placing upward pressure on coal prices.
Competition from low prices of natural gas and other energy sources, which is
exerting downward pressure on power prices.
Improved profitability and policy preferences for solar, wind, and energy
The slow pace of development of viable commercial
scale carbon capture and storage for coal plants.
knows there are options for reinvestment, but now she needs to make the
university understand that stable and sustainable clean energy options will
continue to flourish.
next big goal has always been to divest from coal extraction companies, but
overall I think fossil fuels is something we'd like to look into. Our official
request is in constant flux because we are continuing dialog with our
administration," Davis said.
putting together reports for the administration on social injustices due to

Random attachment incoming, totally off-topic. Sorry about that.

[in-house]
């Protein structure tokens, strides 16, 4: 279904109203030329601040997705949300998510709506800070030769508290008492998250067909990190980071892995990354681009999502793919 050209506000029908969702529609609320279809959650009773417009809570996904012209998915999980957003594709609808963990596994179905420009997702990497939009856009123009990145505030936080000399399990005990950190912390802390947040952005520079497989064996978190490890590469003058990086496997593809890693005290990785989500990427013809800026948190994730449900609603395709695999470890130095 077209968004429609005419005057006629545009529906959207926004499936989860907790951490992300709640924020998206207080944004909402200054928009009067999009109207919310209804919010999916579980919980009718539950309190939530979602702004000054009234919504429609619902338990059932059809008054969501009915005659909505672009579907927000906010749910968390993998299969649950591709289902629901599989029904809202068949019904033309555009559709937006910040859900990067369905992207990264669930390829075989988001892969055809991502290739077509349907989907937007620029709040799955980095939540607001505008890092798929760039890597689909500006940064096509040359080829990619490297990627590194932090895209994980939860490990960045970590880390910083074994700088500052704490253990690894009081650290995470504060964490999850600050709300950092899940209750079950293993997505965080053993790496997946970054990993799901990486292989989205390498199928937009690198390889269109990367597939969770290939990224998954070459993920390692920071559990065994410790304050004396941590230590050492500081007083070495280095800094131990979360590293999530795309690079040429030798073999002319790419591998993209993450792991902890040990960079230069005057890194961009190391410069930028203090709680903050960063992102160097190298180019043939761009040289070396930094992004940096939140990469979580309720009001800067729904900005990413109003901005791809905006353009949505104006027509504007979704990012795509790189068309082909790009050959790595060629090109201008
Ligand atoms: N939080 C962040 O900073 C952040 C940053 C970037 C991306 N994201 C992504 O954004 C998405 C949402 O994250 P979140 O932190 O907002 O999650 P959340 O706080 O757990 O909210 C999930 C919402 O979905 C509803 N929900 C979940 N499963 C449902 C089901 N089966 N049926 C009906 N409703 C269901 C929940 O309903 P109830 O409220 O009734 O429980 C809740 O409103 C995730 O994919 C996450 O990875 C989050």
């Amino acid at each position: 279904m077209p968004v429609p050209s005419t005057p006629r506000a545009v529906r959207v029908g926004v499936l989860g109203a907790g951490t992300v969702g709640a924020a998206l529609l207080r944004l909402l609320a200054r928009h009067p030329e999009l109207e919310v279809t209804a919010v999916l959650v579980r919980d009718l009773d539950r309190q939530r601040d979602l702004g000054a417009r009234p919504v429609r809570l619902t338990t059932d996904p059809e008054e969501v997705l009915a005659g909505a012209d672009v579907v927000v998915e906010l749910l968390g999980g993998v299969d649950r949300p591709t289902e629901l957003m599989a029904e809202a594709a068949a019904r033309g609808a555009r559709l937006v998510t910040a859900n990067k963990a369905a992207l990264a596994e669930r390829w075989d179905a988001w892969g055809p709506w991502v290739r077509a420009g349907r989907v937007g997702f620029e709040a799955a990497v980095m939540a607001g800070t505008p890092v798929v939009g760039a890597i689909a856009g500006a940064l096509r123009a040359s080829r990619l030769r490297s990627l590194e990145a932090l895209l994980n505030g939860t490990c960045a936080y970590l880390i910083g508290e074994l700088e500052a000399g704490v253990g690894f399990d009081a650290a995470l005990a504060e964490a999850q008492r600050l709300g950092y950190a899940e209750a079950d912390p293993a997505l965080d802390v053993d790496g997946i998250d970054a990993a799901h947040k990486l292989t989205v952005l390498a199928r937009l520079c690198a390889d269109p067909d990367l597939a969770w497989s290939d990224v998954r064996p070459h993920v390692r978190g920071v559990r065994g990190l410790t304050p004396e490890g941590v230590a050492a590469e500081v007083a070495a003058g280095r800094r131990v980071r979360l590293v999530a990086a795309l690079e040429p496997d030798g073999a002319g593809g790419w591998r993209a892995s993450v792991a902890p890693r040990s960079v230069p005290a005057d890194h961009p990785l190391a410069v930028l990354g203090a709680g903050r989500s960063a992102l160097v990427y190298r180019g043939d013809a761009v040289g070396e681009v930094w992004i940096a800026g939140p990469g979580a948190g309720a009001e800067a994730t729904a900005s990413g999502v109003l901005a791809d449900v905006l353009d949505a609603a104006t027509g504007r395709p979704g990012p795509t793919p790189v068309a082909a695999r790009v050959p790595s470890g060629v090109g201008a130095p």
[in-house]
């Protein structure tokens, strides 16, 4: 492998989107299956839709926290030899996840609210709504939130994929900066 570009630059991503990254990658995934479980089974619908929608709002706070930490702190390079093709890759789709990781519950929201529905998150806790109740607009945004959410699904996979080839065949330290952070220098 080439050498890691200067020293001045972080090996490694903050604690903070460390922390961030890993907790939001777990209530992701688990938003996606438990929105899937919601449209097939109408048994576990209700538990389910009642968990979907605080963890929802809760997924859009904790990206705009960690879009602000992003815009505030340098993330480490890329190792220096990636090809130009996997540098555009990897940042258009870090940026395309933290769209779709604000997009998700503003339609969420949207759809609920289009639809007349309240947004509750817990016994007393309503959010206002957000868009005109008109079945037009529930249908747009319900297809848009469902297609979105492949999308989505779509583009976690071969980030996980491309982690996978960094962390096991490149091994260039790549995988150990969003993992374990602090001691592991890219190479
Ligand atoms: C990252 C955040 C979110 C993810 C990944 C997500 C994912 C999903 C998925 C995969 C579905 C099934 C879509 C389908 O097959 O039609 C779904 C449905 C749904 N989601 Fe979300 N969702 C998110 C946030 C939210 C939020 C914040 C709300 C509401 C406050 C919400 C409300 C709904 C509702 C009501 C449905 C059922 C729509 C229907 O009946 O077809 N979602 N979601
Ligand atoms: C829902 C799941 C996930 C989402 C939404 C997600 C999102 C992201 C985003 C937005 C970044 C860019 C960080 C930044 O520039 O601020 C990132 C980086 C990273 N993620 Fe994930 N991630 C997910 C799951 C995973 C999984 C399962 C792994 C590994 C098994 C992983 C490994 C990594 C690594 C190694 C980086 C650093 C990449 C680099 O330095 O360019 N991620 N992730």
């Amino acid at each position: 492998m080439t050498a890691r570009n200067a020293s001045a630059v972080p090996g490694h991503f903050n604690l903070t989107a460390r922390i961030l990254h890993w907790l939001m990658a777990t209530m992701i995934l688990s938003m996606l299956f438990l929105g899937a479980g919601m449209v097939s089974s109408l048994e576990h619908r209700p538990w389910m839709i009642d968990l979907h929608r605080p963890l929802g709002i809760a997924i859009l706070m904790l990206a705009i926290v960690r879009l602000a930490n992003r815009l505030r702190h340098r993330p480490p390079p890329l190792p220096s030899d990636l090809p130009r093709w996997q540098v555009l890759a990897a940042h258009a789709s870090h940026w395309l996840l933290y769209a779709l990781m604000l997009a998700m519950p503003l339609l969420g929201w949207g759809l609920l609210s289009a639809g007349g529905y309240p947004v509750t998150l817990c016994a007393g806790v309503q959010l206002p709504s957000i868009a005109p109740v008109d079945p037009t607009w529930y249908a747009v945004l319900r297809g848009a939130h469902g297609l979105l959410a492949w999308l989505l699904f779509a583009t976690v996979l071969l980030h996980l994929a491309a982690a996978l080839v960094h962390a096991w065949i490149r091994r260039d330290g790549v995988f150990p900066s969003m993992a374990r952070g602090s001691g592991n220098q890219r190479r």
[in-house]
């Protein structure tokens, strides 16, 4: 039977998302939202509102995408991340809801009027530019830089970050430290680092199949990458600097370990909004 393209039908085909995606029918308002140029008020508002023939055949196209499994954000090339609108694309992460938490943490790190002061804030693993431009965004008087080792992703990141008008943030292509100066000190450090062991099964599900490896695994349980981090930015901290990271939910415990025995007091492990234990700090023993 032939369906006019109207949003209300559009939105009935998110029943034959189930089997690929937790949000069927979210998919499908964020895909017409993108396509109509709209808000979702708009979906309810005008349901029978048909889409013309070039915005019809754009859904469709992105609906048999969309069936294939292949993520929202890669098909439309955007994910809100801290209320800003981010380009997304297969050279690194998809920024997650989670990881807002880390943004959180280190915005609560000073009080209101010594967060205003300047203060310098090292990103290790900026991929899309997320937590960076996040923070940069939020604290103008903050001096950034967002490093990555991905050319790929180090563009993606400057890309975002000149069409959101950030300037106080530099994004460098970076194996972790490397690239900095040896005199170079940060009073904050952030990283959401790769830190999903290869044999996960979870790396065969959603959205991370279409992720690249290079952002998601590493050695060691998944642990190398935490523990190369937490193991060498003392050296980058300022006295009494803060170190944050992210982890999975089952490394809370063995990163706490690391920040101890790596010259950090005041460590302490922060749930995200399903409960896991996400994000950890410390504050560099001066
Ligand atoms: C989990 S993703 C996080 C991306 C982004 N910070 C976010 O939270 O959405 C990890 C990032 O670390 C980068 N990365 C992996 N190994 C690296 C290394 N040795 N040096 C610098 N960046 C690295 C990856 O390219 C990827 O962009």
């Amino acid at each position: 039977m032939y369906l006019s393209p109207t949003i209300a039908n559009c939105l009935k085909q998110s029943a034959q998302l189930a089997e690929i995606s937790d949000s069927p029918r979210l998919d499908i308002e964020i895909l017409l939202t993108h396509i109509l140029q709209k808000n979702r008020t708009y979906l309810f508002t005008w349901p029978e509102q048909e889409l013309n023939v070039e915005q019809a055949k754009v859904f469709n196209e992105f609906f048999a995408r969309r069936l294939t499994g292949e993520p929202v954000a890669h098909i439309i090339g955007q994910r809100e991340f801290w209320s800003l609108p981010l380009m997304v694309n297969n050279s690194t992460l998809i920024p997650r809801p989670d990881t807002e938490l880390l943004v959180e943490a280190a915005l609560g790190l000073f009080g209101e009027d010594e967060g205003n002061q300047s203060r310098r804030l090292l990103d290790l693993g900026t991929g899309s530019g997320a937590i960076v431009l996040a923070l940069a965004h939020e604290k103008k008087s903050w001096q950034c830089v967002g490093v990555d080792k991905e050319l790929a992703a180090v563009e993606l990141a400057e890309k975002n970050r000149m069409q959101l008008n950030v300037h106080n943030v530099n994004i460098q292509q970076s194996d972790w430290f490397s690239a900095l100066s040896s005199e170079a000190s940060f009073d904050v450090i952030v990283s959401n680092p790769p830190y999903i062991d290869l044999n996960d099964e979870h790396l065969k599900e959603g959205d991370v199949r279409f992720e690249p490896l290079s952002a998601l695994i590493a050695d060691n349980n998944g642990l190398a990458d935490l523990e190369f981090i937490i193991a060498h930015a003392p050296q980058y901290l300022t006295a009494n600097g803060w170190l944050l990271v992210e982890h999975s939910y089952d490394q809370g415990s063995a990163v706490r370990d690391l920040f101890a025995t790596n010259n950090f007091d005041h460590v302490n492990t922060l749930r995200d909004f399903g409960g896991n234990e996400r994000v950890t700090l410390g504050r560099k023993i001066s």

coal extraction to education on campus, Earlham is making strides to create a
Bensman of Earth Charter
Chartersaid it can be easier for grassroots
divestment campaigns to find more success on smaller, private and religious
colleges and universities than large public institutions.
think that the colleges that have religious affiliations where you can talk
about God, creation, care and earth justice, (divestment) really should be part
of their mission. Those are the colleges that hold the most hope. Once one
college in Indiana becomes the first to do this then there is pressure," Bensman said.
travels to colleges and universities around Indiana talking to students about
earth justice, sustainability and activism. He said the education of young